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September 11, 2007

ASC Peer Recovery Education Program graduates celebrate their achievements.

Men and women struggling with addiction...Ex-offenders trying to re-enter community life...Homeless individuals...People living with or at risk for HIV.... Anyone seeking a second chance can find training, mentoring, support, and internships at ASC's Peer Education Program.

A crowning jewel of the program is our Peer Recovery Education Program (PREP). With an eight-week training followed by stipended internships, PREP paves the way out of public assistance and into the workforce. Each year, ASC sponsors 40–50 Peer Educators, who become role models for the people they meet through ASC's community outreach and education in homeless shelters, transitional housing programs, drug treatment programs, houses of worship, and pre-release programs for incarcerated men and women.

"Through PREP training and internships, Peer Educators gain experience in outreach, administration, data processing, and group facilitation," explains ASC Deputy Executive Director Brenda Starks-Ross. "Through supervision and support, participants learn how to manage conflict, dress for the job, handle paperwork, and stick with challenging projects. We teach them how to be part of the work force."

With just 18 months of recovery behind her, Alissa remembers herself as "very introverted" when she joined PREP in 2004. "I learned about myself in ways that were deep and uplifting," she says. "As a Peer Intern doing outreach, I got the chance to build my people skills."

Alissa soon advanced to co-facilitating ASC's HIV prevention presentations. When the opportunity to work as a train conductor at NYC Transit arose, she was ready. "If I hadn't come to ASC," says Alissa, "there's no way I would have been able to handle this job."

Edwin spent his PREP internship co-facilitating ASC's Safety Counts HIV prevention workshops and presenting on harm reduction. "PREP kept my mind occupied, kept me educated, and kept me on my feet," says Edwin. "It showed me a different way of life—being productive, giving back to society. The program helped me change my life 110%."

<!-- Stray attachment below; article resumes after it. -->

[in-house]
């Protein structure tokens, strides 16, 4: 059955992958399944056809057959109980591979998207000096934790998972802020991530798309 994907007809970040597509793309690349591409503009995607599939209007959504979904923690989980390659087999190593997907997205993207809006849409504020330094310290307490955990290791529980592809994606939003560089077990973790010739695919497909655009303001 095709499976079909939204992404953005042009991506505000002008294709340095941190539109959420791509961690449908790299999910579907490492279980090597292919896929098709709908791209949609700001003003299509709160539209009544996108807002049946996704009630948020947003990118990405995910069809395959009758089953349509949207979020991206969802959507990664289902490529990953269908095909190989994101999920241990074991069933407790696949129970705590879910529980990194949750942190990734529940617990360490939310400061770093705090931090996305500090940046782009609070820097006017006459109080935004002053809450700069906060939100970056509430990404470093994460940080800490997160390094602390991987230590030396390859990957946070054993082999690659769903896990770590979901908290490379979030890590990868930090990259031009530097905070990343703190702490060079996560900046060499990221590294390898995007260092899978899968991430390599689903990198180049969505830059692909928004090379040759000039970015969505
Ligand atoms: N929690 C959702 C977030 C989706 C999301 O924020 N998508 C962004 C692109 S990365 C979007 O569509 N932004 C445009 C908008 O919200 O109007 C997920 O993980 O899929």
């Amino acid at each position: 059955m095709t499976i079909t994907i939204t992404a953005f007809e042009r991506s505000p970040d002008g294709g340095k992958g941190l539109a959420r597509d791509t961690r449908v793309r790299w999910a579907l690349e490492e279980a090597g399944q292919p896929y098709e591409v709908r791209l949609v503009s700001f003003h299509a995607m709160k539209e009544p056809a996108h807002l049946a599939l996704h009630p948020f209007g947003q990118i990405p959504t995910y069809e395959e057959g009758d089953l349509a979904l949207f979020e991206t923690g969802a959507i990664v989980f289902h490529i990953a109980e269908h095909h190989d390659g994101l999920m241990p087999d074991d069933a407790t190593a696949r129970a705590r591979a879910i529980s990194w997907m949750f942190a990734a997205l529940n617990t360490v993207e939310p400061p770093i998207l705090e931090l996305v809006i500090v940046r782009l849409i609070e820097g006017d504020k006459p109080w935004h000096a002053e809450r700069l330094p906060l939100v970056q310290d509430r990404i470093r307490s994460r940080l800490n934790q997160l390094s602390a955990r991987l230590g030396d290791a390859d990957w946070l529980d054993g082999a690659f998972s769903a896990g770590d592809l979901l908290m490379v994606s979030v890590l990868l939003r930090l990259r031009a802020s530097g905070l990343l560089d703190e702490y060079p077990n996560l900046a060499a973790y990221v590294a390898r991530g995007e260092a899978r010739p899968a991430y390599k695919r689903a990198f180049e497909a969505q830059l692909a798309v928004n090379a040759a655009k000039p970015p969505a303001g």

Today, Edwin works in the "maintenance in care" program at Saint Vincent's Hospital, bringing patients who have fallen through the cracks back into treatment. "It's a challenging job," observes Edwin, "but ASC gave me the experience and skills to become good at this work. My supervisors are very happy with my performance. They pay me good, but it's not really about the money. I have a mission to accomplish and I am determined to do it."

With one success story after another, ASC's Peer Education Program has built a strong reputation among agencies in search of qualified employees. "We train people so well, that they get snatched up by other agencies, including local hospitals and AIDS service organizations," explains Brenda Starks-Ross. "And at ASC, nearly one in four staff members are former Peers. Some have worked their way up to become managers."

"Our PREP graduates are our pride and joy," adds Starks-Ross. "They've gained the tools to give back, be productive, and remove themselves from the public welfare system. Our trainings build stamina, skills, and self-esteem so people can literally re-create themselves. That's expensive for us to do, but it's money well spent. After all, jail and rehab are expensive too."

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